Tuesday, September 04, 2007

Rick "Music Guru" Rubin

I happened across the New York Times Magazine this past holiday weekend and had to read the featured article on Rick Rubin and the evolving landscape of the music industry. The article by Lynn Hirschberg glosses over the state of the music industry (complete disarray), and chooses to wrestle with more compelling issues of how Mr. Rubin has been hired to change the landscape as co-head of Columbia Records.

No one can dispute Rick Rubin for being a visionary. Starting Def Jam Records in his N.Y.U. dorm room and teaming up with Russell Simmons before he was old enough to buy beer. Establishing the careers of The Beastie Boys, LL Cool J and revamping the ones of Aerosmith, and Johnny Cash. What becomes increasingly clear through the exposé is that Rubin's most sought after talent isn't his physical production (as he says "I do not know how to work a board. I don't turn knobs. I have no technical ability whatsoever") but rather his seasoned ears and common sense. To put it simply, he is a master Taste Maker. He knows what's good or bad, and can put his finger directly on it without being bashful. In addition, he knows how to turn songs that are alright into ones that are timeless. While my immediate reaction is to say 'anyone could do that' it's not true. Not anyone can do that.

Some people have great taste in music but couldn't see the forest in the trees or vice versa. Some people would bend for the sake of making the artists happy. Musicians, for the most part, need to be challenged to find greatness. The same can be said for Mr. Rubin. At each stage of his career he has had an internal drive to be challenged more and more. Do I think he can save the music industry from itself? Not singlehandedly. Do I think he's the type of mind that can help? Absolutely. He's shrewd, and one of the things I like most is his idea of creating albums not singles.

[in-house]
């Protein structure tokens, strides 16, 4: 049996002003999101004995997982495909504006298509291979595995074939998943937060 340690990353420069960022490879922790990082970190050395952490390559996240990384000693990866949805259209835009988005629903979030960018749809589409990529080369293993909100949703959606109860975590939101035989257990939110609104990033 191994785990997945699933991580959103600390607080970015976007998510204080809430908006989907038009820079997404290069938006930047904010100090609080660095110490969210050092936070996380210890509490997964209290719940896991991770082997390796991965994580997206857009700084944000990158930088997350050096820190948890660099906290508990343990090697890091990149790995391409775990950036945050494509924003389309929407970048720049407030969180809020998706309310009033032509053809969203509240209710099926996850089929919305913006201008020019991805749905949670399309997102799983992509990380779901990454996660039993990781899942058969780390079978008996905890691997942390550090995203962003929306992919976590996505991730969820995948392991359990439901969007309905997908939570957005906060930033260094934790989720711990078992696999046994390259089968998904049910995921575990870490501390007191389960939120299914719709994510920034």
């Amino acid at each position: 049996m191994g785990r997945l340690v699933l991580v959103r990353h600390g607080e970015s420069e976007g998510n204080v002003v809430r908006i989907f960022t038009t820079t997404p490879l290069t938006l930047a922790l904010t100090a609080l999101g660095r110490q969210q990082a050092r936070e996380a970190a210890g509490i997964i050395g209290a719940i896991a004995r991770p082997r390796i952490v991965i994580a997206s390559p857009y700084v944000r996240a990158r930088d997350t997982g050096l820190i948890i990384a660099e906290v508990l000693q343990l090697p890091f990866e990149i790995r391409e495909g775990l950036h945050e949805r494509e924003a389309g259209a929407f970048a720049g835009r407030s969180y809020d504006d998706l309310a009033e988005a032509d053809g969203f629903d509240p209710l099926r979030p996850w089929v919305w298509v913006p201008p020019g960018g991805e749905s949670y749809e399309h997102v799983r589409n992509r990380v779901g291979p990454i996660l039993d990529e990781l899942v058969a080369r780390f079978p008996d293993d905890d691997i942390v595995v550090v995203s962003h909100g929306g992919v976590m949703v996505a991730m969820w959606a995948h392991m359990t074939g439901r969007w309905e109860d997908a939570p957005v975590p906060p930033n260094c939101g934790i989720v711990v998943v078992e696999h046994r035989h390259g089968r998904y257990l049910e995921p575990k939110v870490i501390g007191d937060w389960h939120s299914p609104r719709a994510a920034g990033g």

The main component to his solution is making music a subscription service with a monthly cost, and the customer gets whatever they want that month. But my musical mind asks what the incentive is to shell out the cash for that if the music is still the same only digital. Mr. Rubin wants to create a reason for people to buy records again and explore other avenues besides the iTunes store. Few artists have been in this mode because it's not the way money has been made. In turn, the artists that produce well-rounded albums tend to stand out from the crowd and have longevity. Again as Mr. Rubin states, "you [have to] remember that too many people make and love music for it to ever die. It will never be over. The music will outlast us all."

1 comment:

DJ Tanner said...

Really intrigued by the article. Good work sir. I, too, think we should move away from all digital formats. Part of the fun of listening to music is owning the physical album, in my opinion. Not sure if we can ever bring it back, but i have to think there is a solid market out there for vinyl releases of their favorite bands.